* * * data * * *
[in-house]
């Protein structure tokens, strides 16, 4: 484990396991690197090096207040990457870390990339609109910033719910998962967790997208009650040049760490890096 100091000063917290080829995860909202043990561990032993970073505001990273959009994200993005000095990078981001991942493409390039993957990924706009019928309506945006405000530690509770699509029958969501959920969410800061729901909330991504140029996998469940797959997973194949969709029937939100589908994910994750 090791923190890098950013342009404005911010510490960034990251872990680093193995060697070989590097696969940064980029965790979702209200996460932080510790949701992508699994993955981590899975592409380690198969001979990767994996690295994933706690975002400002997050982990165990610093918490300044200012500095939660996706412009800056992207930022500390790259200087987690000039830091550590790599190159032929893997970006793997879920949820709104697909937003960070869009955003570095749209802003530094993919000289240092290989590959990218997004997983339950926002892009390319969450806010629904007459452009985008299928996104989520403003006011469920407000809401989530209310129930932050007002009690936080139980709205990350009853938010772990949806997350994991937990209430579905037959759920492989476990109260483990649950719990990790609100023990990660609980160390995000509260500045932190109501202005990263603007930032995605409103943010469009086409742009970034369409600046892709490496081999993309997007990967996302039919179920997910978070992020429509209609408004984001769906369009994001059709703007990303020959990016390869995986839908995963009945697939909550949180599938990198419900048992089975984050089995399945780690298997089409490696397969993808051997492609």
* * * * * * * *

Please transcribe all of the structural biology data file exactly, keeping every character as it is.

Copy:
[in-house]
């Protein structure tokens, strides 16, 4: 484990396991690197090096207040990457870390990339609109910033719910998962967790997208009650040049760490890096 100091000063917290080829995860909202043990561990032993970073505001990273959009994200993005000095990078981001991942493409390039993957990924706009019928309506945006405000530690509770699509029958969501959920969410800061729901909330991504140029996998469940797959997973194949969709029937939100589908994910994750 090791923190890098950013342009404005911010510490960034990251872990680093193995060697070989590097696969940064980029965790979702209200996460932080510790949701992508699994993955981590899975592409380690198969001979990767994996690295994933706690975002400002997050982990165990610093918490300044200012500095939660996706412009800056992207930022500390790259200087987690000039830091550590790599190159032929893997970006793997879920949820709104697909937003960070869009955003570095749209802003530094993919000289240092290989590959990218997004997983339950926002892009390319969450806010629904007459452009985008299928996104989520403003006011469920407000809401989530209310129930932050007002009690936080139980709205990350009853938010772990949806997350994991937990209430579905037959759920492989476990109260483990649950719990990790609100023990990660609980160390995000509260500045932190109501202005990263603007930032995605409103943010469009086409742009970034369409600046892709490496081999993309997007990967996302039919179920997910978070992020429509209609408004984001769906369009994001059709703007990303020959990016390869995986839908995963009945697939909550949180599938990198419900048992089975984050089995399945780690298997089409490696397969993808051997492609």